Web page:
Israel’s seriousness about peace is displayed yet again:
Defense Minister Ehud Barak has authorized the building of 300 new homes in the West Bank, defying U.S. calls for a halt to settlement growth.
Activists for Bimkom association, which works for justice and human rights in planning and knows a thing or two about the situation in the territories, have discovered that Barak recently authorized the Civil Administration to submit a plan for the construction of 300 housing units in the unauthorized outpost of Givat Habrecha, near the community of Talmon.
And then the words of a wishful thinker (Ehud Olmert finally acknowledged the realities of apartheid Israel but did everything in his power to expand the settlements):
Former prime minister Ehud Olmert offered Palestinian Authority Chairman Mahmoud Abbas that the Holy Basin area of Jerusalem would be under no sovereignty at all and administered by a joint committee of Saudis, Jordanians, Israelis, Palestinians and Americans, the former prime minister told Newsweek magazine in an interview in the current issue.
The proposal to internationalize the Holy Basin was intended to achieve a breakthrough in the negotiations around the issues of sovereignity over holy sites in Jerusalem, the issue which had reportedly caused the breakdown of the Camp David talks in July 2000.
Olmert’s proposal implies Israeli willingness to give up sovereignity over the Temple Mount, the Old City and the Mount of Olives. The offer appears to contradict Olmert’s promise to Shas never to negotiate over Jerusalem and was never revealed to the Israeli public while he was in office. However, Newsweek notes the offer was made in September 2008, when Olmert was heading a transition government and had already resigned from his post, rendering coalition considerations irrelevant.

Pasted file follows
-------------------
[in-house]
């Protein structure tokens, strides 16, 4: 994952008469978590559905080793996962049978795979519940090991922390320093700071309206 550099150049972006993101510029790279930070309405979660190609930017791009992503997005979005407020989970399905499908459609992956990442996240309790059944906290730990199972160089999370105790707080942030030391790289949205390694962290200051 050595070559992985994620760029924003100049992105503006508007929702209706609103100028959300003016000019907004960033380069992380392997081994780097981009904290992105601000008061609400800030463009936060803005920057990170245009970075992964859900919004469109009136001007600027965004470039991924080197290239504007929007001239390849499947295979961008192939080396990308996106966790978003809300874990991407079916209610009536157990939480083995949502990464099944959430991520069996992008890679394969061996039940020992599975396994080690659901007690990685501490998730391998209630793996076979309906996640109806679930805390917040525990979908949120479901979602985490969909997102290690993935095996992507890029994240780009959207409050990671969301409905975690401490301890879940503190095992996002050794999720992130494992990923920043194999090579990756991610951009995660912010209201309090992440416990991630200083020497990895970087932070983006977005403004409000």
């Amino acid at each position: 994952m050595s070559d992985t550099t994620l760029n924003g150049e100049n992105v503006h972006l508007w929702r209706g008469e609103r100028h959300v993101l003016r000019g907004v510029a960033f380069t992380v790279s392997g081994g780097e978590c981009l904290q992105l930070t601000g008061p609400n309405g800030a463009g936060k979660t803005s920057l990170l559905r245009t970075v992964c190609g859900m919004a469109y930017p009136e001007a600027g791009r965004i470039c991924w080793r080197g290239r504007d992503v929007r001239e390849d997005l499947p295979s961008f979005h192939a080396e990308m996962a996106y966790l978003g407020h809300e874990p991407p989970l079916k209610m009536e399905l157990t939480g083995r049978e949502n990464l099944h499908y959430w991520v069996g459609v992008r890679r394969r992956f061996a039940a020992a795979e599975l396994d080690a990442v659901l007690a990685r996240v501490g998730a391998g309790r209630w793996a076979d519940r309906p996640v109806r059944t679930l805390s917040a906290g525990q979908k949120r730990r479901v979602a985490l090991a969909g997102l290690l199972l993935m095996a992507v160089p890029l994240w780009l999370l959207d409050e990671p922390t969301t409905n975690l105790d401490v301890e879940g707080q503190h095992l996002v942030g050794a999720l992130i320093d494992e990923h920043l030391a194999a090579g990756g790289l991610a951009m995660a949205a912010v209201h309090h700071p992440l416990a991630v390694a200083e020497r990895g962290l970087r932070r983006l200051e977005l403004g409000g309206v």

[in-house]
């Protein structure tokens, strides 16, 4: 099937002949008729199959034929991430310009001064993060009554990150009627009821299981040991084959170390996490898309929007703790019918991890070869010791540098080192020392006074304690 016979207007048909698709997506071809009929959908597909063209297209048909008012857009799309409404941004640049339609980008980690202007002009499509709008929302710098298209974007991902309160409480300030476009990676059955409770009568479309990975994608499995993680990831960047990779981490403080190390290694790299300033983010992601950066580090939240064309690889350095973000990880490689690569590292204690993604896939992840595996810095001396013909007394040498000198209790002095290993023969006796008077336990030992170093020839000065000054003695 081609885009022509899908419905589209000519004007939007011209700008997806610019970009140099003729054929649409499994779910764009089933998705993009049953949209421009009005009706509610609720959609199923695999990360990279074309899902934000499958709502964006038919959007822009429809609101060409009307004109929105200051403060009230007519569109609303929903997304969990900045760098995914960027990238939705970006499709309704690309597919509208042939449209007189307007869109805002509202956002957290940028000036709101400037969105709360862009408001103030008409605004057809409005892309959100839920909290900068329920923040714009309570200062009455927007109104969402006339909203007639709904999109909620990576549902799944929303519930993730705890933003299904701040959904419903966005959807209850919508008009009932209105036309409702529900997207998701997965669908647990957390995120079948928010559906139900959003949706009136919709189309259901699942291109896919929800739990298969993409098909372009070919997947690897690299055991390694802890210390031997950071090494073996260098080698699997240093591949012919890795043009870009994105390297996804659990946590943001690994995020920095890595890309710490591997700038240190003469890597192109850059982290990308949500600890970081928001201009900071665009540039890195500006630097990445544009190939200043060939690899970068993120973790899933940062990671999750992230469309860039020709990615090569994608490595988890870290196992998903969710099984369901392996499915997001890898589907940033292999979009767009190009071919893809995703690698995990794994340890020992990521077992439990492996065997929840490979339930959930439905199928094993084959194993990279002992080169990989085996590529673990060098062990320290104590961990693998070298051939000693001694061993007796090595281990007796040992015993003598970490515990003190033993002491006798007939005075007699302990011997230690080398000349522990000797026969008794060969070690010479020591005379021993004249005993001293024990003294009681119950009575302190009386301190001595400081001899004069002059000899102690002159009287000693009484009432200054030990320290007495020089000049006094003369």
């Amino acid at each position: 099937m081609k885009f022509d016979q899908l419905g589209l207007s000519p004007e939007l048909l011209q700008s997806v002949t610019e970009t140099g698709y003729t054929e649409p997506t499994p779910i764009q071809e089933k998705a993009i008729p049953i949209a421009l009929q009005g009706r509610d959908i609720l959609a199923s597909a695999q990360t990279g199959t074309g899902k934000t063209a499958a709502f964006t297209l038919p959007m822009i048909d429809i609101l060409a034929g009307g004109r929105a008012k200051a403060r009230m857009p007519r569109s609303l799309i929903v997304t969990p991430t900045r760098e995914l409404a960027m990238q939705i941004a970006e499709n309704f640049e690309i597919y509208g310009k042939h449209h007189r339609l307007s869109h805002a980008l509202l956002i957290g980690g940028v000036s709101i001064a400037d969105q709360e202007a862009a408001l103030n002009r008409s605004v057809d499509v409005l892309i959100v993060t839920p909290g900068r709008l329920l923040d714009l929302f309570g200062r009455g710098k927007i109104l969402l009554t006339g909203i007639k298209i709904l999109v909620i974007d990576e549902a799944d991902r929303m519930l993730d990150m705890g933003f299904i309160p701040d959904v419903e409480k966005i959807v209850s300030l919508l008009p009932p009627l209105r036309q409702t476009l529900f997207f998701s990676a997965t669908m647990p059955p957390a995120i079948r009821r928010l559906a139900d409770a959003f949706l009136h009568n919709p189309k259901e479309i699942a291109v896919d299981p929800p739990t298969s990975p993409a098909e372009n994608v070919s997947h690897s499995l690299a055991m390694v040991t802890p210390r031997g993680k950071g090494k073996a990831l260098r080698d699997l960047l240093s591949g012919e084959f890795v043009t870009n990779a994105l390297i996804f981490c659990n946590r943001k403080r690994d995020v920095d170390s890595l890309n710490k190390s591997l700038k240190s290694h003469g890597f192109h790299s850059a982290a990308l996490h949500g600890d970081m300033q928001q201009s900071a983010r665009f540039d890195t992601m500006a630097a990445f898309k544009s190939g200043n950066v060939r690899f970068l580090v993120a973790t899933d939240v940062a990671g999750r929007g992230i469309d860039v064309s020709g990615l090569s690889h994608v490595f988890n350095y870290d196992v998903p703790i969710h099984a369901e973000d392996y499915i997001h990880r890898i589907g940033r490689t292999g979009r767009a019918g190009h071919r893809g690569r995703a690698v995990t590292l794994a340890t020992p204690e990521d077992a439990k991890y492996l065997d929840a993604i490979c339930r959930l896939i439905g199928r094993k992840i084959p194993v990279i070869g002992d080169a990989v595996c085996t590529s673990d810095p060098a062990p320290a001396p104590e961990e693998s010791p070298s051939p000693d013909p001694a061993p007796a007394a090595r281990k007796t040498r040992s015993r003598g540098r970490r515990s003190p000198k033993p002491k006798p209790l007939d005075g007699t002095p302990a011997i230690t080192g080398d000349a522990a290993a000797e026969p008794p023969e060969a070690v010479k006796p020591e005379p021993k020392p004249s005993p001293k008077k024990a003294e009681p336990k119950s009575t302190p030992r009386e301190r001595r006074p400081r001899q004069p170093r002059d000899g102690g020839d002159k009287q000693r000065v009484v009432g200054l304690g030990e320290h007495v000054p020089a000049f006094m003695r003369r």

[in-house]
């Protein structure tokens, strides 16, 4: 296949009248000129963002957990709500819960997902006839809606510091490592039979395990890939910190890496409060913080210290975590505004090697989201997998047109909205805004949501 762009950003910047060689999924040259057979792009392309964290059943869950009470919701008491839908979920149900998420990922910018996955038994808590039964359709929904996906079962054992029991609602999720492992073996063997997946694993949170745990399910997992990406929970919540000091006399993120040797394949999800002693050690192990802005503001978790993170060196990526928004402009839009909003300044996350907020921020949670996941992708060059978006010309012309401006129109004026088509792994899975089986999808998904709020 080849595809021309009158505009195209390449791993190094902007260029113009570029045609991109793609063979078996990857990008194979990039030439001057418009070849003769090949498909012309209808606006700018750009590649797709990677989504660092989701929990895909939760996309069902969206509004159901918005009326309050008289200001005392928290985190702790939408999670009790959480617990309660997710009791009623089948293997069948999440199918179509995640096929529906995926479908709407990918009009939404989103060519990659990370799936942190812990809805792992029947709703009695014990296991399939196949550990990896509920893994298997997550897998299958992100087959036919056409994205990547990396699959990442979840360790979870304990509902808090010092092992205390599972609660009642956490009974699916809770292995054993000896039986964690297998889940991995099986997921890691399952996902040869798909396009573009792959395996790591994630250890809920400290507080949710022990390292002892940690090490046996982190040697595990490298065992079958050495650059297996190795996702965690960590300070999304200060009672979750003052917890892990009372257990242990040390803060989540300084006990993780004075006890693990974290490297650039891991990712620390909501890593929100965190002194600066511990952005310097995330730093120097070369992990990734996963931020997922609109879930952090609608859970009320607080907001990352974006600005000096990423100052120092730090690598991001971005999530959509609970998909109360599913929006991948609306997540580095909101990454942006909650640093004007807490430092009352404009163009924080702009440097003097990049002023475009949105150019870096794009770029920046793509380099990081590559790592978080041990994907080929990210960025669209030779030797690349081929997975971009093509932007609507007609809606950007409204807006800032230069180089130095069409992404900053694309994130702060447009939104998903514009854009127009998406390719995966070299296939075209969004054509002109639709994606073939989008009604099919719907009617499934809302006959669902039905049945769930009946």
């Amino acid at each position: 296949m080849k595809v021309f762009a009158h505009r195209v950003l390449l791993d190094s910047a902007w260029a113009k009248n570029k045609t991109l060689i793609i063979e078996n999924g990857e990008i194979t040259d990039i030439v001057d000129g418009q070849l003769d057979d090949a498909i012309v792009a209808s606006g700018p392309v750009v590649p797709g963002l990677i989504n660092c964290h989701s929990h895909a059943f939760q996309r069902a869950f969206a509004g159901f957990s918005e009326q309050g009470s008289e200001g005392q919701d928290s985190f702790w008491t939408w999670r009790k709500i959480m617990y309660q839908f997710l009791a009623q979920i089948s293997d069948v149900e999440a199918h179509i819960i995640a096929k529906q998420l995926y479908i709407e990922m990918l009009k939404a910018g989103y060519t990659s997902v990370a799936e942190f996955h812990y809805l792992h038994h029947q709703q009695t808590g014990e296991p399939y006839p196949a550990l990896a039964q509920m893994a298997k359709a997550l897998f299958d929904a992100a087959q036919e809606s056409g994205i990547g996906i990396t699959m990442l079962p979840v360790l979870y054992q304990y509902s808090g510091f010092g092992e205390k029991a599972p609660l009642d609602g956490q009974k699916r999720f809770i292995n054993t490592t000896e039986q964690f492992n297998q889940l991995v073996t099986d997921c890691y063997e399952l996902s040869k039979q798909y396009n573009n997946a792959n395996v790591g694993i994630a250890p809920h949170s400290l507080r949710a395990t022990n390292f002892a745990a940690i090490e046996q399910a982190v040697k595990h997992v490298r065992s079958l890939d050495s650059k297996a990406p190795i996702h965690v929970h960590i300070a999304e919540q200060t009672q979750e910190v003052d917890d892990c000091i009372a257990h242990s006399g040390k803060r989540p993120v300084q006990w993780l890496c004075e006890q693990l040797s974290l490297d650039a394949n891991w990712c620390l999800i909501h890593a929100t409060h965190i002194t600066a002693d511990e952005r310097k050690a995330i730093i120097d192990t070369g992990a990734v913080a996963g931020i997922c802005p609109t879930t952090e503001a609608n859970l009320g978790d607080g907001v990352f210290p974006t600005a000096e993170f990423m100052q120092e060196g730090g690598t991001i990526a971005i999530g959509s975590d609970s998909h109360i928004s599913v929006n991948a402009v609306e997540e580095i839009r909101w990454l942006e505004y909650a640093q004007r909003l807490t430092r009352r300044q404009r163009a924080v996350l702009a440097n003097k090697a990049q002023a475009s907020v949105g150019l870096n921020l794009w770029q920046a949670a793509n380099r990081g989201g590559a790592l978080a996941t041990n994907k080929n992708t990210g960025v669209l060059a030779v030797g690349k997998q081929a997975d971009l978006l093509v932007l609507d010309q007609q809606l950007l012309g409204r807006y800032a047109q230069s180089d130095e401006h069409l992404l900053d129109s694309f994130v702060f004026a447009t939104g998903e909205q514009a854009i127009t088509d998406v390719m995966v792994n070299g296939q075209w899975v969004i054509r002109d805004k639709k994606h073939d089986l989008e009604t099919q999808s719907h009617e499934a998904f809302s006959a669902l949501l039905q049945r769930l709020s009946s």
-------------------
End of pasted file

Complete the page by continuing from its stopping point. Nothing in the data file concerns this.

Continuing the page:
Olmert also told Newsweek he suggested to Abbas Israel would withdraw from 93.5 to 93.7 per cent of the West Bank, compensating the Palestinians with territory equivalent to 5.8 per cent of the West Bank, and allow for direct crossing between the West Bank and the Gaza Strip.
He stressed he rejected Palestinian demands to realize the right of return, and instead offered a “humanitarian gesture” of accepting a small number of Palestinian refugees, “smaller than the Palestinians wanted, a very, very limited number.”
Olmert’s offer was confirmed to Newsweek by Saeb Erekat, the chief Palestinian negotiator. “It’s very sad. He was serious, I have to say,” Erekat said. He said that he and Abbas began preparing a response, but within a few months the Gaza war erupted, and Olmert had left office.